Ian Anderson 1:56 p.m., Jan. 27
White, Schachter & Biggs at the Westgate
Endlessly inventive and swinging, White really shines in the small room.
San Diego pianist Joshua White continues to demonstrate that he is ready for virtually any high-profile gig. I can see him making an immediate contribution to the groups led by Dave Holland, Wayne Shorter or Charles Lloyd, for instance -- and taking his place among the elite players of his time.
The trio he assembled for the April 26 hit at the Westgate Hotel had never performed before as a unit -- and that degree of unfamiliarity only added to the excitement quotient for the evening. Saxophonist Ben Schachter plays within the extended tradition of Philadelphia icon John Coltrane with tough, brawny lyricism and bassist Gunnar Biggs acted as the unifying force when White and Schachter reached into the upper partials of expression.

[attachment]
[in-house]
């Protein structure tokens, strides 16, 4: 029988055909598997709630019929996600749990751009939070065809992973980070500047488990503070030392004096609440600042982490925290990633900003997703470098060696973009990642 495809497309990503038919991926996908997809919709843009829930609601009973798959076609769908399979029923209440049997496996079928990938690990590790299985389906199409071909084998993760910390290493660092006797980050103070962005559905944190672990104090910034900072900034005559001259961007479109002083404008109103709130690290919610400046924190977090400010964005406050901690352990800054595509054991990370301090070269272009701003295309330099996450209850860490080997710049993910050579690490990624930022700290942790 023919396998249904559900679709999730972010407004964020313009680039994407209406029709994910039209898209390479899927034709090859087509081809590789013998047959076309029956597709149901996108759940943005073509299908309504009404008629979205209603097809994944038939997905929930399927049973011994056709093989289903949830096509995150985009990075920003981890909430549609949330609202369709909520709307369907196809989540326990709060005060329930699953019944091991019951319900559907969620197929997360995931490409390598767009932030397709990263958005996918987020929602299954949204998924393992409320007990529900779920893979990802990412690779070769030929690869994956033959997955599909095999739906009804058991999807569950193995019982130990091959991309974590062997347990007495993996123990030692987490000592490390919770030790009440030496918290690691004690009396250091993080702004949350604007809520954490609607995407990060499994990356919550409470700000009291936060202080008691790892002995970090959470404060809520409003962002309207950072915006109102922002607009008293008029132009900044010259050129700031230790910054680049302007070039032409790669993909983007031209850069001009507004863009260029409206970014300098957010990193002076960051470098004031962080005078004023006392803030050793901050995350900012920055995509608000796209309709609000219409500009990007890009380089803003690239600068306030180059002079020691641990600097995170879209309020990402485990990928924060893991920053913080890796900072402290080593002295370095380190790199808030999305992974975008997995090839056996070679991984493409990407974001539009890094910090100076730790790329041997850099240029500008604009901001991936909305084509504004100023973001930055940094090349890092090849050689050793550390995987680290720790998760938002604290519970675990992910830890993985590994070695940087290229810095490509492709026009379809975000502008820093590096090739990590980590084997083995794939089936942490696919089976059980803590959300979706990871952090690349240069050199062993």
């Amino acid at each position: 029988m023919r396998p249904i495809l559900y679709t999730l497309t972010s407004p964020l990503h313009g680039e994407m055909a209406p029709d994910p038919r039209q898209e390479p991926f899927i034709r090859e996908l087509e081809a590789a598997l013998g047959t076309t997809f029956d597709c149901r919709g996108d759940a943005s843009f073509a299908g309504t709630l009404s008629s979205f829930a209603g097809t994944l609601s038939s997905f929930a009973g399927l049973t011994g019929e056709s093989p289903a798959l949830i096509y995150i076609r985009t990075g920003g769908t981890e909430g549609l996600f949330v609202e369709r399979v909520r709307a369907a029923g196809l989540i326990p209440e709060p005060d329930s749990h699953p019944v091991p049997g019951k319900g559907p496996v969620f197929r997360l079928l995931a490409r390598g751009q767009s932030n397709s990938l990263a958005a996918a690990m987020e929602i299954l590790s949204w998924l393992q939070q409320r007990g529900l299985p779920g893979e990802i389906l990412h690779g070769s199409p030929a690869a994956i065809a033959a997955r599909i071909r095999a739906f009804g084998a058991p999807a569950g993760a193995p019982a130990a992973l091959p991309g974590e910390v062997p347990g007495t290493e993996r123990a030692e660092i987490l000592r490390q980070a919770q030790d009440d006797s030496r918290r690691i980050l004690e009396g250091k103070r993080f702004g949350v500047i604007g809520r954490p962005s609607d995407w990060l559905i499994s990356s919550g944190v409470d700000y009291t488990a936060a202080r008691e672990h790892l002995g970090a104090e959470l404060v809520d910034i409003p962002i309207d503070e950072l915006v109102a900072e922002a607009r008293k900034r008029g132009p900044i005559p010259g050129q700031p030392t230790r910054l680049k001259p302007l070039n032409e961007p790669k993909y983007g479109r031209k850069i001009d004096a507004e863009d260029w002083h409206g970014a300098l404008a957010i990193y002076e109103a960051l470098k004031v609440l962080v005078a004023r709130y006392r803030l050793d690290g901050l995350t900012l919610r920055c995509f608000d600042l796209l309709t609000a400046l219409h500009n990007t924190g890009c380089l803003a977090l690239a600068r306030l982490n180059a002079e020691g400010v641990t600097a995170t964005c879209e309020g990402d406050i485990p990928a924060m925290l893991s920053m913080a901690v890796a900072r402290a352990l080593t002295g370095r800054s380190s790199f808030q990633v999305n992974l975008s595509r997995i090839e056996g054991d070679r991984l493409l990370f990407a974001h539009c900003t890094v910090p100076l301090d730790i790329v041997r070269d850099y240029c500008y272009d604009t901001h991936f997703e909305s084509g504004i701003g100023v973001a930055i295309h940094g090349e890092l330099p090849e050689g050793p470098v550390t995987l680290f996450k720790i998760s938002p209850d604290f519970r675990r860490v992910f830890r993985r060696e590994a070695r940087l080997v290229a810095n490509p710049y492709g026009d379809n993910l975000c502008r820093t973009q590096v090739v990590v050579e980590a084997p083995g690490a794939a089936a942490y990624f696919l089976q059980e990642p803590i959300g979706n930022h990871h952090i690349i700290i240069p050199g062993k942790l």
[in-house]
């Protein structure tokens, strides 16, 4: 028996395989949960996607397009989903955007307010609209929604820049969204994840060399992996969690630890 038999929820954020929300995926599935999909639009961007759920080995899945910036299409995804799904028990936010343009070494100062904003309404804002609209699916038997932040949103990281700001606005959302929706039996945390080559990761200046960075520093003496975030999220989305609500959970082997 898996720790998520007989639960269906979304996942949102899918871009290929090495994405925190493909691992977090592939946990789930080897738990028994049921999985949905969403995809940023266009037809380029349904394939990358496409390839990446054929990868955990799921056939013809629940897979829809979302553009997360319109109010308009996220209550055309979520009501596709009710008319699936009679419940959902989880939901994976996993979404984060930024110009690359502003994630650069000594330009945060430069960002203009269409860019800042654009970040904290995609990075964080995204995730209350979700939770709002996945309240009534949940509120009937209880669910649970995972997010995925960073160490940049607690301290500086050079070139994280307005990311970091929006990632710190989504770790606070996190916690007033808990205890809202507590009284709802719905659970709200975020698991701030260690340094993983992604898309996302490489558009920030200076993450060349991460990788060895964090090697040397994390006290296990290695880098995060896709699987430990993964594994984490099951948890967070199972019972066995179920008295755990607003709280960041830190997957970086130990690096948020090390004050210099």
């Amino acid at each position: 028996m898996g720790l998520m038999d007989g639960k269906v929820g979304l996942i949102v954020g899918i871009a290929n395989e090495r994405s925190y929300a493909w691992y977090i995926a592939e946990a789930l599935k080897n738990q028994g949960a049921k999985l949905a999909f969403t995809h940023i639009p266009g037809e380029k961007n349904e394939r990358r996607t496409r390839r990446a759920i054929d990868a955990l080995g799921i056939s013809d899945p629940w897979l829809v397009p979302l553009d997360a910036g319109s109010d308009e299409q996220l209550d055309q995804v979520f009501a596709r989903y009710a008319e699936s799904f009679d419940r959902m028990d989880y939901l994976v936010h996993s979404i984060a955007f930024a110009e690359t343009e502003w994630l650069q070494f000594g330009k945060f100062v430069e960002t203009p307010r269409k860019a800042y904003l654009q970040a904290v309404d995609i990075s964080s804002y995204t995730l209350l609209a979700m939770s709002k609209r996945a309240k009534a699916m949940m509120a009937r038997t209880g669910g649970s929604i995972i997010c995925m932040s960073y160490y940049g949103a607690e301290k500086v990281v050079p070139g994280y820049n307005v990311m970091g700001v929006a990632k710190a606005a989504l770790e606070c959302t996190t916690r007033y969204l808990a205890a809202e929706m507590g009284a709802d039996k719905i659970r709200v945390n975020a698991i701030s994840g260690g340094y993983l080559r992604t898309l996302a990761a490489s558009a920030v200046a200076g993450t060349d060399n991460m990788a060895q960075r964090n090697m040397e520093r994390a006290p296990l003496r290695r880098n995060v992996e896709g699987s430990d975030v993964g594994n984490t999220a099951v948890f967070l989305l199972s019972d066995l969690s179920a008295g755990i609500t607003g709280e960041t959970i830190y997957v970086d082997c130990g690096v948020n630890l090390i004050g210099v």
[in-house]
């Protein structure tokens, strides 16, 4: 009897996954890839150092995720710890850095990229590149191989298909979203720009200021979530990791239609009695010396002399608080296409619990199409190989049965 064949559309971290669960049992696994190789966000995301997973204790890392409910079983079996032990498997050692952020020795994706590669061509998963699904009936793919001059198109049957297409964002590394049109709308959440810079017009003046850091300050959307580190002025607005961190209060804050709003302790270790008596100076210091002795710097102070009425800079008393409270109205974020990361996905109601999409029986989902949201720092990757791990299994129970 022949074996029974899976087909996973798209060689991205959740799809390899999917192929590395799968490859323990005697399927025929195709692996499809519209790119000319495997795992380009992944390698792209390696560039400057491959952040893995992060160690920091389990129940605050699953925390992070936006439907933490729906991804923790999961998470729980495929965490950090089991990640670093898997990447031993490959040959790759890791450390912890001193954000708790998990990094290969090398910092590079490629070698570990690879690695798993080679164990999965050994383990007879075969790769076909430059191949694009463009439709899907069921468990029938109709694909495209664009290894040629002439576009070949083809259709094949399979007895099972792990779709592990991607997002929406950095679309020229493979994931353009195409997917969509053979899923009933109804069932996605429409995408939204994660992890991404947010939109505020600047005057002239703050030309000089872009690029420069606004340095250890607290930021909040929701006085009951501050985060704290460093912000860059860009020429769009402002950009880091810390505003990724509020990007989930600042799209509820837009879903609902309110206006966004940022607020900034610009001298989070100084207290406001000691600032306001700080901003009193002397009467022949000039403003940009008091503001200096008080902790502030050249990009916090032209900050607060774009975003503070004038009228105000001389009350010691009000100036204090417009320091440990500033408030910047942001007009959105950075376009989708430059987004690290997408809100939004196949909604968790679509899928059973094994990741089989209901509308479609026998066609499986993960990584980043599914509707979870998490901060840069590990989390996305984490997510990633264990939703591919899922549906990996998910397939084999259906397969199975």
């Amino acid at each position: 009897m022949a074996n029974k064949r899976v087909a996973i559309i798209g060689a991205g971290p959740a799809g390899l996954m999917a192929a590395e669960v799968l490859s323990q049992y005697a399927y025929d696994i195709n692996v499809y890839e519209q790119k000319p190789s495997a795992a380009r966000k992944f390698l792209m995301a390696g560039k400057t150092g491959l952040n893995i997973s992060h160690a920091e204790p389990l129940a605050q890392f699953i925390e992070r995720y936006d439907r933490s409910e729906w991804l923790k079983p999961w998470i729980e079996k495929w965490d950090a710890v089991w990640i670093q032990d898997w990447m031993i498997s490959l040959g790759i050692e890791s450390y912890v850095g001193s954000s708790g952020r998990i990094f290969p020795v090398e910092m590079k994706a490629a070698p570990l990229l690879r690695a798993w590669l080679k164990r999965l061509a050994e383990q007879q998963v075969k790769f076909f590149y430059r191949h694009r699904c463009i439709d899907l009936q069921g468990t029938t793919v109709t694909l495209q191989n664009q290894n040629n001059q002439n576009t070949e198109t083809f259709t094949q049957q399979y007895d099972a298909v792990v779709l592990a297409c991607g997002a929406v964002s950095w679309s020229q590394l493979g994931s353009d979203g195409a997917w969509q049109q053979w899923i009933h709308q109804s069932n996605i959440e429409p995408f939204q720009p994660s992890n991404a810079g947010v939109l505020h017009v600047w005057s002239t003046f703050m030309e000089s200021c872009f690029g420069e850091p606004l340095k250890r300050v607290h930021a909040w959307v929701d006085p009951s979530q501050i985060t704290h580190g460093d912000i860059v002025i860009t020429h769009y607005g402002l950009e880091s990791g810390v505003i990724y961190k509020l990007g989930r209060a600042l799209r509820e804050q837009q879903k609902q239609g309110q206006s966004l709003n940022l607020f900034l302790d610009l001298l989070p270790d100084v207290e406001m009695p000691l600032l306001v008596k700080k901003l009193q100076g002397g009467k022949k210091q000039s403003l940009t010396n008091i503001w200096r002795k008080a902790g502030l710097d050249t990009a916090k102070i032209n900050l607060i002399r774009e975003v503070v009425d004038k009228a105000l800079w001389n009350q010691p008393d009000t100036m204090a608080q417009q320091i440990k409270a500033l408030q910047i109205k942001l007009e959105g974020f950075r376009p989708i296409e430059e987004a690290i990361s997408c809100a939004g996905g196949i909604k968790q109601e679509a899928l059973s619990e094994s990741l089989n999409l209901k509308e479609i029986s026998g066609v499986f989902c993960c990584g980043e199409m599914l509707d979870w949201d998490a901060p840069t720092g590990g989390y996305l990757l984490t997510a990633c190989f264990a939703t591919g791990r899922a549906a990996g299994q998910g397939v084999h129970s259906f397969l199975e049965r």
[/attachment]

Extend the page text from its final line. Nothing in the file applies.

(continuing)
Sprightly chords led off "I'm Old Fashioned," as Schachter purred honeyed tones over the protean walk of Biggs, eventually ratcheting 'Trane-ish spirals while White kept breaking the harmony up behind him. When it was the pianist's turn he toggled between lyric kisses and playful slaps of jangling clusters -- channeling Red Garland one moment and Don Pullen the next -- keeping a mad swing imperative throughout.
Schachter's keening sound came out beautifully on his original, "Next," rippling like a jaguar under a silk sheet. White is capable of creating fully formed yet spontaneous ideas -- so trying to guess where he might be going is at least half the fun. Biggs brought up the rear with thick, quick turns through the dark registers.
The highlight of the first set was a bracingly free romp through "I Should Care," which began with White spinning fractured shards into elliptical orbits around the room, somehow coalescing into an inscrutable swing even as the melody relocated into the witness protection program. Biggs kept it all real with his straight-down-the-middle time keeping as White cast streams of melody, then followed with joyful velocity when his opportunity arose.
Photo by Bonnie Wright